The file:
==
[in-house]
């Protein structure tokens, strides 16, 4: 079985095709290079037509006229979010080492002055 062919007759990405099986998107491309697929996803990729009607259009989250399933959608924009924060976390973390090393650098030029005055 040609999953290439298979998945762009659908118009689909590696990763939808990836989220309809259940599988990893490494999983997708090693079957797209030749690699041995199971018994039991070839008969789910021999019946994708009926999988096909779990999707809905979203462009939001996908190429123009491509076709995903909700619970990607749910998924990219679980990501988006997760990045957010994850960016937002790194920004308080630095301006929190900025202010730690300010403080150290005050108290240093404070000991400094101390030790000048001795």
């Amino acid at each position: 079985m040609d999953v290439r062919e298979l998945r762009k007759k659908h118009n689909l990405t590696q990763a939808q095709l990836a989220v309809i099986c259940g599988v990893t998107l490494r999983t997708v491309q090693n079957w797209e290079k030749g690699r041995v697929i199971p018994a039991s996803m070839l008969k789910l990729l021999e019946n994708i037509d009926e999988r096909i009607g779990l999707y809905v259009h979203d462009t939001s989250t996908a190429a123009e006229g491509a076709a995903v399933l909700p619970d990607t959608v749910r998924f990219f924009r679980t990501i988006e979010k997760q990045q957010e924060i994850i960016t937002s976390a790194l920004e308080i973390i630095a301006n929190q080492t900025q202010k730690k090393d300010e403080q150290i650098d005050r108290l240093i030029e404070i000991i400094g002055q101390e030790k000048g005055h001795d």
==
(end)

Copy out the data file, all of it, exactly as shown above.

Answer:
[in-house]
């Protein structure tokens, strides 16, 4: 079985095709290079037509006229979010080492002055 062919007759990405099986998107491309697929996803990729009607259009989250399933959608924009924060976390973390090393650098030029005055 040609999953290439298979998945762009659908118009689909590696990763939808990836989220309809259940599988990893490494999983997708090693079957797209030749690699041995199971018994039991070839008969789910021999019946994708009926999988096909779990999707809905979203462009939001996908190429123009491509076709995903909700619970990607749910998924990219679980990501988006997760990045957010994850960016937002790194920004308080630095301006929190900025202010730690300010403080150290005050108290240093404070000991400094101390030790000048001795």
């Amino acid at each position: 079985m040609d999953v290439r062919e298979l998945r762009k007759k659908h118009n689909l990405t590696q990763a939808q095709l990836a989220v309809i099986c259940g599988v990893t998107l490494r999983t997708v491309q090693n079957w797209e290079k030749g690699r041995v697929i199971p018994a039991s996803m070839l008969k789910l990729l021999e019946n994708i037509d009926e999988r096909i009607g779990l999707y809905v259009h979203d462009t939001s989250t996908a190429a123009e006229g491509a076709a995903v399933l909700p619970d990607t959608v749910r998924f990219f924009r679980t990501i988006e979010k997760q990045q957010e924060i994850i960016t937002s976390a790194l920004e308080i973390i630095a301006n929190q080492t900025q202010k730690k090393d300010e403080q150290i650098d005050r108290l240093i030029e404070i000991i400094g002055q101390e030790k000048g005055h001795d």